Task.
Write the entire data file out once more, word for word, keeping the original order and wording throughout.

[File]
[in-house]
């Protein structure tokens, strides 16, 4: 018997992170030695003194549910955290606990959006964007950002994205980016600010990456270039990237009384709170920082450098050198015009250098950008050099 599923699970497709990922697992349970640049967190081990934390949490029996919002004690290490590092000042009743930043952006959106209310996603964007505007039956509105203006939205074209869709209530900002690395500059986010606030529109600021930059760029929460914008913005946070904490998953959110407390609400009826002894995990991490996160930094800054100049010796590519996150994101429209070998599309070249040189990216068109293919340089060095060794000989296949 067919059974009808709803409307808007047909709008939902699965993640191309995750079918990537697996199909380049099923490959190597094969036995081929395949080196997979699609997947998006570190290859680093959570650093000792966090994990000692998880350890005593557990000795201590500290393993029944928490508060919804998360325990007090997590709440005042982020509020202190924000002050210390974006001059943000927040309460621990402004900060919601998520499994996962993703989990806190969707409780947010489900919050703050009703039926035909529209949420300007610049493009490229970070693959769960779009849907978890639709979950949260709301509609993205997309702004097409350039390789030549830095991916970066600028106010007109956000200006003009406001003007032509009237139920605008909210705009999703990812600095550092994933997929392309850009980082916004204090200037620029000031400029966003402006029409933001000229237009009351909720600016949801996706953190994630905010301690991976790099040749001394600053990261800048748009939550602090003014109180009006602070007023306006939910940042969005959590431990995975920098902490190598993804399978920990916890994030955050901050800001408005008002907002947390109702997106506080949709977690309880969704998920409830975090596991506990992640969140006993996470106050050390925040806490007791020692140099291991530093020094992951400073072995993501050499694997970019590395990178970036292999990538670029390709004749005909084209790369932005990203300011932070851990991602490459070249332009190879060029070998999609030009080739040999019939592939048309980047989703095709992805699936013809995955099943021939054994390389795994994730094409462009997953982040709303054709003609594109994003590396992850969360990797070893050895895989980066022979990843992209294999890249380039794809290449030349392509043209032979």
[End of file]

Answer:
[in-house]
């Protein structure tokens, strides 16, 4: 018997992170030695003194549910955290606990959006964007950002994205980016600010990456270039990237009384709170920082450098050198015009250098950008050099 599923699970497709990922697992349970640049967190081990934390949490029996919002004690290490590092000042009743930043952006959106209310996603964007505007039956509105203006939205074209869709209530900002690395500059986010606030529109600021930059760029929460914008913005946070904490998953959110407390609400009826002894995990991490996160930094800054100049010796590519996150994101429209070998599309070249040189990216068109293919340089060095060794000989296949 067919059974009808709803409307808007047909709008939902699965993640191309995750079918990537697996199909380049099923490959190597094969036995081929395949080196997979699609997947998006570190290859680093959570650093000792966090994990000692998880350890005593557990000795201590500290393993029944928490508060919804998360325990007090997590709440005042982020509020202190924000002050210390974006001059943000927040309460621990402004900060919601998520499994996962993703989990806190969707409780947010489900919050703050009703039926035909529209949420300007610049493009490229970070693959769960779009849907978890639709979950949260709301509609993205997309702004097409350039390789030549830095991916970066600028106010007109956000200006003009406001003007032509009237139920605008909210705009999703990812600095550092994933997929392309850009980082916004204090200037620029000031400029966003402006029409933001000229237009009351909720600016949801996706953190994630905010301690991976790099040749001394600053990261800048748009939550602090003014109180009006602070007023306006939910940042969005959590431990995975920098902490190598993804399978920990916890994030955050901050800001408005008002907002947390109702997106506080949709977690309880969704998920409830975090596991506990992640969140006993996470106050050390925040806490007791020692140099291991530093020094992951400073072995993501050499694997970019590395990178970036292999990538670029390709004749005909084209790369932005990203300011932070851990991602490459070249332009190879060029070998999609030009080739040999019939592939048309980047989703095709992805699936013809995955099943021939054994390389795994994730094409462009997953982040709303054709003609594109994003590396992850969360990797070893050895895989980066022979990843992209294999890249380039794809290449030349392509043209032979």